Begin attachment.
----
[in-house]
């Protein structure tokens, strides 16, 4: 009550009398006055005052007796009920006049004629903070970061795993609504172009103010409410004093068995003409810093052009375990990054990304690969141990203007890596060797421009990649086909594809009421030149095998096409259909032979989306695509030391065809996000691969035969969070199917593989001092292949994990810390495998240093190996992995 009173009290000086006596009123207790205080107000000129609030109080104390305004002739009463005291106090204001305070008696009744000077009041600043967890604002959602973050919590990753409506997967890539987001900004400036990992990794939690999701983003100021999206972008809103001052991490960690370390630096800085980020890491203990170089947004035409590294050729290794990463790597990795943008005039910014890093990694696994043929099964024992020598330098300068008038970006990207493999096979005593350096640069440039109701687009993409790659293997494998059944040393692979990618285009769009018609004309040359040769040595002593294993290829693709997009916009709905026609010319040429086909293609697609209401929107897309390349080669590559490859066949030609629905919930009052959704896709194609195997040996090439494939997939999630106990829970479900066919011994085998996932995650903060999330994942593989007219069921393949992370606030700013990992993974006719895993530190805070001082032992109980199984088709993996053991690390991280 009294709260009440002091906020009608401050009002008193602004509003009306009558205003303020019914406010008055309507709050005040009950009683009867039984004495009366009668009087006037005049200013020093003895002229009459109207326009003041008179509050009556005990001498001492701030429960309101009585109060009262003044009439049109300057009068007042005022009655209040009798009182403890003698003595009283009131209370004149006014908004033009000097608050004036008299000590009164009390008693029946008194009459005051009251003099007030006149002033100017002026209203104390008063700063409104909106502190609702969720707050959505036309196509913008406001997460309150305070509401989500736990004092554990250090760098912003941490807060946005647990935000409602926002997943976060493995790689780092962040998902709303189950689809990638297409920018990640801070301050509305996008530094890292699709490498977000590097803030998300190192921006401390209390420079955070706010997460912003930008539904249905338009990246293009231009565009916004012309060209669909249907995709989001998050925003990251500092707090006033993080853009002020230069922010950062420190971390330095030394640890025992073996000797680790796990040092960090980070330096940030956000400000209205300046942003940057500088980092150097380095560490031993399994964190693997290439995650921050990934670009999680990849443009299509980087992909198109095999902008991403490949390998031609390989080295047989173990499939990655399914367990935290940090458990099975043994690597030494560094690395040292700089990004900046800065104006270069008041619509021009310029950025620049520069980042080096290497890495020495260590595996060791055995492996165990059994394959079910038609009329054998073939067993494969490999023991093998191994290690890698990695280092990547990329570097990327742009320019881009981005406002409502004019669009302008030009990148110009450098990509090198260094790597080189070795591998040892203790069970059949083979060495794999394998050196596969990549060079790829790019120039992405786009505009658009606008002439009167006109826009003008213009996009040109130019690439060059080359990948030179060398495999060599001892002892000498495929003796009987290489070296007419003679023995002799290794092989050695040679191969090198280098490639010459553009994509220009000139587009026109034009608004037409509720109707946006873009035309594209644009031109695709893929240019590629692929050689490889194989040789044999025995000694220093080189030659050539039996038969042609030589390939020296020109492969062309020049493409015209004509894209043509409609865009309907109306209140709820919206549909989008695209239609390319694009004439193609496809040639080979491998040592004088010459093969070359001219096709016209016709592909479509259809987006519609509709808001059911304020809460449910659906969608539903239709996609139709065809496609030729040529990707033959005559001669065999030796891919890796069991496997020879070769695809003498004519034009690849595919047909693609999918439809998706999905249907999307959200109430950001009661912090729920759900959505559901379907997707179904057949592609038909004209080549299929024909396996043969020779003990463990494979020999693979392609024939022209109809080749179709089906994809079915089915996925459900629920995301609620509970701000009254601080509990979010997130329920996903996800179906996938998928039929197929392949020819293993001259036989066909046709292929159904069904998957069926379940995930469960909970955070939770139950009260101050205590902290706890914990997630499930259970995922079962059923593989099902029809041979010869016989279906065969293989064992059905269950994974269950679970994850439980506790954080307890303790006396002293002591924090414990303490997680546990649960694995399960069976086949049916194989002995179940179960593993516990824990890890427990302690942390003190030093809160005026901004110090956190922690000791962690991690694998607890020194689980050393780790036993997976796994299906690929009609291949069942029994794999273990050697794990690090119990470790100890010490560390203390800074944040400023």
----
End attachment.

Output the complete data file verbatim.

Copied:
[in-house]
């Protein structure tokens, strides 16, 4: 009550009398006055005052007796009920006049004629903070970061795993609504172009103010409410004093068995003409810093052009375990990054990304690969141990203007890596060797421009990649086909594809009421030149095998096409259909032979989306695509030391065809996000691969035969969070199917593989001092292949994990810390495998240093190996992995 009173009290000086006596009123207790205080107000000129609030109080104390305004002739009463005291106090204001305070008696009744000077009041600043967890604002959602973050919590990753409506997967890539987001900004400036990992990794939690999701983003100021999206972008809103001052991490960690370390630096800085980020890491203990170089947004035409590294050729290794990463790597990795943008005039910014890093990694696994043929099964024992020598330098300068008038970006990207493999096979005593350096640069440039109701687009993409790659293997494998059944040393692979990618285009769009018609004309040359040769040595002593294993290829693709997009916009709905026609010319040429086909293609697609209401929107897309390349080669590559490859066949030609629905919930009052959704896709194609195997040996090439494939997939999630106990829970479900066919011994085998996932995650903060999330994942593989007219069921393949992370606030700013990992993974006719895993530190805070001082032992109980199984088709993996053991690390991280 009294709260009440002091906020009608401050009002008193602004509003009306009558205003303020019914406010008055309507709050005040009950009683009867039984004495009366009668009087006037005049200013020093003895002229009459109207326009003041008179509050009556005990001498001492701030429960309101009585109060009262003044009439049109300057009068007042005022009655209040009798009182403890003698003595009283009131209370004149006014908004033009000097608050004036008299000590009164009390008693029946008194009459005051009251003099007030006149002033100017002026209203104390008063700063409104909106502190609702969720707050959505036309196509913008406001997460309150305070509401989500736990004092554990250090760098912003941490807060946005647990935000409602926002997943976060493995790689780092962040998902709303189950689809990638297409920018990640801070301050509305996008530094890292699709490498977000590097803030998300190192921006401390209390420079955070706010997460912003930008539904249905338009990246293009231009565009916004012309060209669909249907995709989001998050925003990251500092707090006033993080853009002020230069922010950062420190971390330095030394640890025992073996000797680790796990040092960090980070330096940030956000400000209205300046942003940057500088980092150097380095560490031993399994964190693997290439995650921050990934670009999680990849443009299509980087992909198109095999902008991403490949390998031609390989080295047989173990499939990655399914367990935290940090458990099975043994690597030494560094690395040292700089990004900046800065104006270069008041619509021009310029950025620049520069980042080096290497890495020495260590595996060791055995492996165990059994394959079910038609009329054998073939067993494969490999023991093998191994290690890698990695280092990547990329570097990327742009320019881009981005406002409502004019669009302008030009990148110009450098990509090198260094790597080189070795591998040892203790069970059949083979060495794999394998050196596969990549060079790829790019120039992405786009505009658009606008002439009167006109826009003008213009996009040109130019690439060059080359990948030179060398495999060599001892002892000498495929003796009987290489070296007419003679023995002799290794092989050695040679191969090198280098490639010459553009994509220009000139587009026109034009608004037409509720109707946006873009035309594209644009031109695709893929240019590629692929050689490889194989040789044999025995000694220093080189030659050539039996038969042609030589390939020296020109492969062309020049493409015209004509894209043509409609865009309907109306209140709820919206549909989008695209239609390319694009004439193609496809040639080979491998040592004088010459093969070359001219096709016209016709592909479509259809987006519609509709808001059911304020809460449910659906969608539903239709996609139709065809496609030729040529990707033959005559001669065999030796891919890796069991496997020879070769695809003498004519034009690849595919047909693609999918439809998706999905249907999307959200109430950001009661912090729920759900959505559901379907997707179904057949592609038909004209080549299929024909396996043969020779003990463990494979020999693979392609024939022209109809080749179709089906994809079915089915996925459900629920995301609620509970701000009254601080509990979010997130329920996903996800179906996938998928039929197929392949020819293993001259036989066909046709292929159904069904998957069926379940995930469960909970955070939770139950009260101050205590902290706890914990997630499930259970995922079962059923593989099902029809041979010869016989279906065969293989064992059905269950994974269950679970994850439980506790954080307890303790006396002293002591924090414990303490997680546990649960694995399960069976086949049916194989002995179940179960593993516990824990890890427990302690942390003190030093809160005026901004110090956190922690000791962690991690694998607890020194689980050393780790036993997976796994299906690929009609291949069942029994794999273990050697794990690090119990470790100890010490560390203390800074944040400023």